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Specific Genes from the Potato Brown Rot Strains of Ralstonia solanacearum and Their Potential Use for Strain Detection

September 2009 , Volume 99 , Number  9
Pages  1,105 - 1,112

A. Guidot, M. Elbaz, Sébastien Carrère, M. I. Siri, M. J. Pianzzola, P. Prior, and C. Boucher

First and sixth authors: CIRAD, UMR PVBMT, Saint Pierre, La Réunion, F-97410 France; second, third, and seventh authors: CNRS-INRA, UMR LIPM, Castanet Tolosan, F-31326 France; and fourth and fifth authors: Cátedra de Microbiología. Facultad de Química, UDELAR, Gral. Flores 2124. CP 11800, Montevideo, Uruguay.

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Accepted for publication 29 April 2009.

Ralstonia solanacearum is the agent of bacterial wilt infecting >200 different plant species covering >50 botanical families. The genus R. solanacearum can be classified into four phylotypes and each phylotype can be further subdivided into sequevars. The potato brown rot strains of R. solanacearum from phylotype IIB, sequevar 1 (IIB1), historically known as race 3, biovar 2 strains, are responsible for important economic losses to the potato industry and threaten ornamental crop production worldwide. Sensitive and specific detection methods are required to control this pathogen. This article provides a list of 70 genes and 15 intergenes specific to the potato brown rot strains of R. solanacearum from phylotype IIB1. This list was identified by comparative genomic hybridization on microarray and subsequent polymerase chain reaction validation with 14 IIB1 strains against 45 non-IIB1 strains that covered the known genetic diversity in R. solanacearum. The microarray used consisted of the previously described microarray representative of the phylotype I strain GMI1000, to which were added 660 70-mer oligonucleotides representative of new genomic islands detected in the phylotype IIB1 strain IPO1609. The brown rot strain-specific genes thus identified were organized in nine clusters covering 2 to 29 genes within the IPO1609 genome and 6 genes isolated along the genome. Of these specific genes, 29 were parts of mobile genetic elements. Considering the known instability of the R. solanacearum genome, we believe that multiple probes are required to consistently detect all IIB1 strains and we recommend the use of probes which are not part of genetic mobile elements.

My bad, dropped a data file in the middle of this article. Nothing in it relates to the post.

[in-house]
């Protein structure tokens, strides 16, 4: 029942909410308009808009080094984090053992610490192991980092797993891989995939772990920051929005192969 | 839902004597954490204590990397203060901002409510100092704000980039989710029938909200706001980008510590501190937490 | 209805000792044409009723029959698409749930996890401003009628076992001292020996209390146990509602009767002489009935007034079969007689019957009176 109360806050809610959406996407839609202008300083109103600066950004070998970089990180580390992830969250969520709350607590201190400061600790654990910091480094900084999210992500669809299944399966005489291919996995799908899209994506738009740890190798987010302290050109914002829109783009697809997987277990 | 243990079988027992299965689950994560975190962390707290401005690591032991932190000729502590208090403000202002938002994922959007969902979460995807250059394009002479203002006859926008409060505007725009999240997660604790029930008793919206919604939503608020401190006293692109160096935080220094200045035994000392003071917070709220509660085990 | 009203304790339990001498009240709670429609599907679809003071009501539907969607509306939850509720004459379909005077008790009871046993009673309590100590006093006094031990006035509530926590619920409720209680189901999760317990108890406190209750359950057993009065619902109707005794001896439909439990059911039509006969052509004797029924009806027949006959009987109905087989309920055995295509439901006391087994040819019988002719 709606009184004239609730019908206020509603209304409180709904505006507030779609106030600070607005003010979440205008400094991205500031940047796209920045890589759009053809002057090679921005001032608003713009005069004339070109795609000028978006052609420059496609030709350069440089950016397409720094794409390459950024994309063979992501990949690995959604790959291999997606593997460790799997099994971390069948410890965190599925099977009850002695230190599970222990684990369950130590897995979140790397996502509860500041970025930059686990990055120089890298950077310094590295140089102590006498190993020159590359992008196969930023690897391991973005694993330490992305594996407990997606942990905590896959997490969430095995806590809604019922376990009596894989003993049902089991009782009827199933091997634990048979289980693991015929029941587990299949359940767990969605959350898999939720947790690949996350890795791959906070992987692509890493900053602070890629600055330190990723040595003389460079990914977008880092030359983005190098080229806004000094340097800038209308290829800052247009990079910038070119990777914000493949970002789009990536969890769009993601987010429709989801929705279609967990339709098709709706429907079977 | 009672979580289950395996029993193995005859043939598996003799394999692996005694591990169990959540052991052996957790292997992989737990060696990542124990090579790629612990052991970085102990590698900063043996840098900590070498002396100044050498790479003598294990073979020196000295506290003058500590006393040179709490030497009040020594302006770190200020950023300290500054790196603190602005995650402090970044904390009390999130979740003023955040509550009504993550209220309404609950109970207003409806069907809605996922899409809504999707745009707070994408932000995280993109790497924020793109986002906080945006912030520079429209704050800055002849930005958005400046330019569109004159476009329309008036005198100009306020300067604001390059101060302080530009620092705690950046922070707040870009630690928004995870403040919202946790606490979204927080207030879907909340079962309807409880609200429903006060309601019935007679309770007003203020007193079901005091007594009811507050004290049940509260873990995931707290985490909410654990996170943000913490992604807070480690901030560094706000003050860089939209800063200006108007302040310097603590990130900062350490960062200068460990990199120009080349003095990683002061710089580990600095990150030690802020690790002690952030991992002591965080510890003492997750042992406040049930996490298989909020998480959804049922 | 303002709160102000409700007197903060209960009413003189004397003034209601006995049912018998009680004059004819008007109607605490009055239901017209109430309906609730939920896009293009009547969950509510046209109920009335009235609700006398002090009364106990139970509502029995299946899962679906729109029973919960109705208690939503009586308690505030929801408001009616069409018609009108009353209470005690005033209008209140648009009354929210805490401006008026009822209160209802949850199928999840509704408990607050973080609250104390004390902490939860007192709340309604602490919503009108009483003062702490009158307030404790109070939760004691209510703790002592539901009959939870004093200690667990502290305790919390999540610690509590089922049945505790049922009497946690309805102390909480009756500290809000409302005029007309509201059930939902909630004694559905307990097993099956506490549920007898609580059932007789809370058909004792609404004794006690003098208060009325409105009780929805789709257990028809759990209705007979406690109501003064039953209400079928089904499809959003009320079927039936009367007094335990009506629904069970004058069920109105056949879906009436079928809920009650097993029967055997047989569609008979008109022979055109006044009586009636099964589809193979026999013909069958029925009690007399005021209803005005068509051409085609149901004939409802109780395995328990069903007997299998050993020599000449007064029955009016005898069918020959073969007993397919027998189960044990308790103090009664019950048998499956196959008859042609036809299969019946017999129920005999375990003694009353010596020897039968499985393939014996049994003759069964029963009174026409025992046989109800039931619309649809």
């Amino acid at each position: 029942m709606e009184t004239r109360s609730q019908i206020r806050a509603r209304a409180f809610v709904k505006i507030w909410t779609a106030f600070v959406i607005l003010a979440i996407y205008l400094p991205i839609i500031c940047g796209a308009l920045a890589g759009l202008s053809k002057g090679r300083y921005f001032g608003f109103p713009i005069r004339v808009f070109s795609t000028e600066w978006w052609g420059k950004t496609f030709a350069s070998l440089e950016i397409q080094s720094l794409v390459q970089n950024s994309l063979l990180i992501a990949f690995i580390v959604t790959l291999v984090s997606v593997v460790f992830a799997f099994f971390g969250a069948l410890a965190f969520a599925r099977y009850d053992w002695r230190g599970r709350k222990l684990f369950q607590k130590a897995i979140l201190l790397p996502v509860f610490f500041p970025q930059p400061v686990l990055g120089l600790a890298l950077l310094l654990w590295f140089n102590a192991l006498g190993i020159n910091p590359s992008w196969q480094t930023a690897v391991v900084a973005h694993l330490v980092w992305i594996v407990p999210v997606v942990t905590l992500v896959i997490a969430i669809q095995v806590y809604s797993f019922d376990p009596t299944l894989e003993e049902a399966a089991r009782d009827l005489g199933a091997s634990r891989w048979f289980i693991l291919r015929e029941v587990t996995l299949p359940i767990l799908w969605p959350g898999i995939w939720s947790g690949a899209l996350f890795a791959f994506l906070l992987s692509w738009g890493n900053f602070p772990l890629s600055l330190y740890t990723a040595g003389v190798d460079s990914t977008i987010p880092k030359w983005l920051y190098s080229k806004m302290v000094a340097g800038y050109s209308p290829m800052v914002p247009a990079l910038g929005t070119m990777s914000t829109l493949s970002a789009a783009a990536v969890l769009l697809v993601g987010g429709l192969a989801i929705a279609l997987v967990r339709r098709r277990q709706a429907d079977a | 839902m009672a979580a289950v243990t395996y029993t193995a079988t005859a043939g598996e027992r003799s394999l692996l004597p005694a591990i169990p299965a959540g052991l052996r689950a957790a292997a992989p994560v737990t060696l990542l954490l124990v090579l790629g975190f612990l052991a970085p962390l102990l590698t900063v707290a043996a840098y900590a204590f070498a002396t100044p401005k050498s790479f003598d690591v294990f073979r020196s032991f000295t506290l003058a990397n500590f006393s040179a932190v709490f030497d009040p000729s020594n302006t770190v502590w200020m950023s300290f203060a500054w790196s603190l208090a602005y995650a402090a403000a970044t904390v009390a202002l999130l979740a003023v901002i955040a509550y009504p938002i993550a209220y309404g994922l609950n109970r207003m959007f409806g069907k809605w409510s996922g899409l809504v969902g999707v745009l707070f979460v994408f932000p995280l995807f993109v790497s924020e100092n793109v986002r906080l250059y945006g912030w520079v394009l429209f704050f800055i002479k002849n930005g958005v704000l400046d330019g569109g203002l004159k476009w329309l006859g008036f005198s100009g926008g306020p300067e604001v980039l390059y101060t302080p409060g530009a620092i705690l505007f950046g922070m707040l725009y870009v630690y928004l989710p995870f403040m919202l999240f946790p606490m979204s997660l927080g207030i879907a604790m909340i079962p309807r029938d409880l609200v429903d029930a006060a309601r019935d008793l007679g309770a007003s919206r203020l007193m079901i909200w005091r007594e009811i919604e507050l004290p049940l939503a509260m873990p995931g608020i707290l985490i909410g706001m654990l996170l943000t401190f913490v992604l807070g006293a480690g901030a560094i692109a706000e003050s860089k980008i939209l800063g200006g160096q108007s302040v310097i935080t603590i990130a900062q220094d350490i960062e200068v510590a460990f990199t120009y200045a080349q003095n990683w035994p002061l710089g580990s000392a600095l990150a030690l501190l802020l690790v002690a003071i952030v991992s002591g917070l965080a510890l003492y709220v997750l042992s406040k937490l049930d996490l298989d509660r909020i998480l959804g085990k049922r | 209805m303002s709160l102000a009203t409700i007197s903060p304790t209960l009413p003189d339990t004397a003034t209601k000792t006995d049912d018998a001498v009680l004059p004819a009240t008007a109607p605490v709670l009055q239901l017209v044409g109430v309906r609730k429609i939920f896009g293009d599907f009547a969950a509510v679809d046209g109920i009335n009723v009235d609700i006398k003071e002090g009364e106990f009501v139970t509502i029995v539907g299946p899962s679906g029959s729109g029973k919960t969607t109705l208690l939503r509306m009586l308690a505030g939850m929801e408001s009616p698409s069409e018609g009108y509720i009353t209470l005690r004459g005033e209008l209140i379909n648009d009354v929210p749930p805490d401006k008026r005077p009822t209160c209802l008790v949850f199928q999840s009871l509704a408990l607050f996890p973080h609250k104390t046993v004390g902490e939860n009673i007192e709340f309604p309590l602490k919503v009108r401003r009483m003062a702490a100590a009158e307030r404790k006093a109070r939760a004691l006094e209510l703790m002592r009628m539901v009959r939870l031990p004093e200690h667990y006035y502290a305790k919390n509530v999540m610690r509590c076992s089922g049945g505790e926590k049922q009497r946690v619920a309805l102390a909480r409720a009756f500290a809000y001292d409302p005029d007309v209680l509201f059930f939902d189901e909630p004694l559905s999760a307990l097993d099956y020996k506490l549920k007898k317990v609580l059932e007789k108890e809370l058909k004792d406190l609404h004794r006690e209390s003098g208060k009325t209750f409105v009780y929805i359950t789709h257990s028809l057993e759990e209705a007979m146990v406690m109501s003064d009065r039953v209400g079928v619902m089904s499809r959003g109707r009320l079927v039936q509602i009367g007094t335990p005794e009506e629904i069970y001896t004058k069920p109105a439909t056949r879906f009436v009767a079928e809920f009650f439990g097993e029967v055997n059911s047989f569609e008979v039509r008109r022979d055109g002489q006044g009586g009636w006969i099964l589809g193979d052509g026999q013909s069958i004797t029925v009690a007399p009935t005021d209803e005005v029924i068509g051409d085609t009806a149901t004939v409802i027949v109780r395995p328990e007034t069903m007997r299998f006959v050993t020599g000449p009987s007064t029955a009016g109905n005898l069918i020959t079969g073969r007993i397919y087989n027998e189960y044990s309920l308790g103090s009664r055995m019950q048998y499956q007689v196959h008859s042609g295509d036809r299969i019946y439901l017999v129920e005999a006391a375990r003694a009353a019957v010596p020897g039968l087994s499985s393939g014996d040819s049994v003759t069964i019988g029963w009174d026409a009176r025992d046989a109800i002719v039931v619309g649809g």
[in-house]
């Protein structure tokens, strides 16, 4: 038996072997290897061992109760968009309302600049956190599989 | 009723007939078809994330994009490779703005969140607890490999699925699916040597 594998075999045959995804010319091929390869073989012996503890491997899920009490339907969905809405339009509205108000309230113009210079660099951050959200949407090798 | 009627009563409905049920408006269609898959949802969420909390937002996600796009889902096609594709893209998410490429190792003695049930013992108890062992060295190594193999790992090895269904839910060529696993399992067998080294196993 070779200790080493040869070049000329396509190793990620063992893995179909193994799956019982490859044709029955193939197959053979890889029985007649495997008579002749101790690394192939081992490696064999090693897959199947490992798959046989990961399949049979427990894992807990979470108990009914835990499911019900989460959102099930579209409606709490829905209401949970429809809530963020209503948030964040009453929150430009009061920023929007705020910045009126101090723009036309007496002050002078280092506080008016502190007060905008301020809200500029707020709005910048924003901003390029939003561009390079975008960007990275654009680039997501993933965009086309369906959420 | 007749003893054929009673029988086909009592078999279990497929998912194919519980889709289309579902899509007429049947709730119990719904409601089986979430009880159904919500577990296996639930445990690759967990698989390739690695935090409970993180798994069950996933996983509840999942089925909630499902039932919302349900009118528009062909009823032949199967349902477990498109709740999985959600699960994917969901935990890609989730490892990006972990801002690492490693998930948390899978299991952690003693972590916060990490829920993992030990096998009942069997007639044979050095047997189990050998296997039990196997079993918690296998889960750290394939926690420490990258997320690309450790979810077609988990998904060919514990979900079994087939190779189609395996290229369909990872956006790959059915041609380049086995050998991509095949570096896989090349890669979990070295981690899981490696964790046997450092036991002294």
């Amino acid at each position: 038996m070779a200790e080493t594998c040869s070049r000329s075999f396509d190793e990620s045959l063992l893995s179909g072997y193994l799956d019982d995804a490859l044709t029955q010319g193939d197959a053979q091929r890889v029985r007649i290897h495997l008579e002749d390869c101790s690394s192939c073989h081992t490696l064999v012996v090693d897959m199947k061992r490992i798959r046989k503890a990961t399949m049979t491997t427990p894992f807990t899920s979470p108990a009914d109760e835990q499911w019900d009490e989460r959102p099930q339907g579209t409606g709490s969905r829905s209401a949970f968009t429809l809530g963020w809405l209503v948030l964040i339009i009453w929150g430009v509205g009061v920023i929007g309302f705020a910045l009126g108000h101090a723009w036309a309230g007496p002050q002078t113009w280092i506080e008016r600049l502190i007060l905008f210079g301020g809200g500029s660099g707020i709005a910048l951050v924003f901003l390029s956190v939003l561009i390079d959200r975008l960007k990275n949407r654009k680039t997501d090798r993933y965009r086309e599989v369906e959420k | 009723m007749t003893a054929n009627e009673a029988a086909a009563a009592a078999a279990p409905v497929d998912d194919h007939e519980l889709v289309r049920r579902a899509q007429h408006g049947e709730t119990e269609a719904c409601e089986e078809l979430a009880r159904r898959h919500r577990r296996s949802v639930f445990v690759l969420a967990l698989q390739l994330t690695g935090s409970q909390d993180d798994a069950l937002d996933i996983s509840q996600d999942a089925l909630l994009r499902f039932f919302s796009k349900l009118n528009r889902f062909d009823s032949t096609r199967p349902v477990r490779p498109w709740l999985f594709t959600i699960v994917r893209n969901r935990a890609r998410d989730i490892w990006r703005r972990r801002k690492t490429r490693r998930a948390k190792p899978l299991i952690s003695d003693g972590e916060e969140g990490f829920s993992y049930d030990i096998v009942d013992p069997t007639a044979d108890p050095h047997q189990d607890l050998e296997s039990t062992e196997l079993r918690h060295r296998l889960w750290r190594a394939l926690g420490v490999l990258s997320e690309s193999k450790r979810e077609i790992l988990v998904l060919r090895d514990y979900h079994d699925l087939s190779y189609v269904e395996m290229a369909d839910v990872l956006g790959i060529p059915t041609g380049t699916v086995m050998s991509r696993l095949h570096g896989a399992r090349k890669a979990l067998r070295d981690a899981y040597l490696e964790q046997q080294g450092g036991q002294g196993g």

© 2009 The American Phytopathological Society